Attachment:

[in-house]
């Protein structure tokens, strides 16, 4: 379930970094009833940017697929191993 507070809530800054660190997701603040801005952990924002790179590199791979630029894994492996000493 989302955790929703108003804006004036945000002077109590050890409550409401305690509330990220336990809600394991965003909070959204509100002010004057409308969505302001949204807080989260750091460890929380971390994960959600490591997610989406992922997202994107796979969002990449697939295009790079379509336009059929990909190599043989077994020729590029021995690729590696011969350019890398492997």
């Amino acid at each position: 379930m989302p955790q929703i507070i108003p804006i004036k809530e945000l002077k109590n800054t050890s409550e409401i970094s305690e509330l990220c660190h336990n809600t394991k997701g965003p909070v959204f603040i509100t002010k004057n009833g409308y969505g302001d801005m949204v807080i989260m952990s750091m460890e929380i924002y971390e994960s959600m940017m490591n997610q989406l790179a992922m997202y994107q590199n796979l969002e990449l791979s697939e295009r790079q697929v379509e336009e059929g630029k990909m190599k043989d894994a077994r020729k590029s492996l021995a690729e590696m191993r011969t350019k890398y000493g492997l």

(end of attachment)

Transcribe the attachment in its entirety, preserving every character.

[in-house]
């Protein structure tokens, strides 16, 4: 379930970094009833940017697929191993 507070809530800054660190997701603040801005952990924002790179590199791979630029894994492996000493 989302955790929703108003804006004036945000002077109590050890409550409401305690509330990220336990809600394991965003909070959204509100002010004057409308969505302001949204807080989260750091460890929380971390994960959600490591997610989406992922997202994107796979969002990449697939295009790079379509336009059929990909190599043989077994020729590029021995690729590696011969350019890398492997």
């Amino acid at each position: 379930m989302p955790q929703i507070i108003p804006i004036k809530e945000l002077k109590n800054t050890s409550e409401i970094s305690e509330l990220c660190h336990n809600t394991k997701g965003p909070v959204f603040i509100t002010k004057n009833g409308y969505g302001d801005m949204v807080i989260m952990s750091m460890e929380i924002y971390e994960s959600m940017m490591n997610q989406l790179a992922m997202y994107q590199n796979l969002e990449l791979s697939e295009r790079q697929v379509e336009e059929g630029k990909m190599k043989d894994a077994r020729k590029s492996l021995a690729e590696m191993r011969t350019k890398y000493g492997l």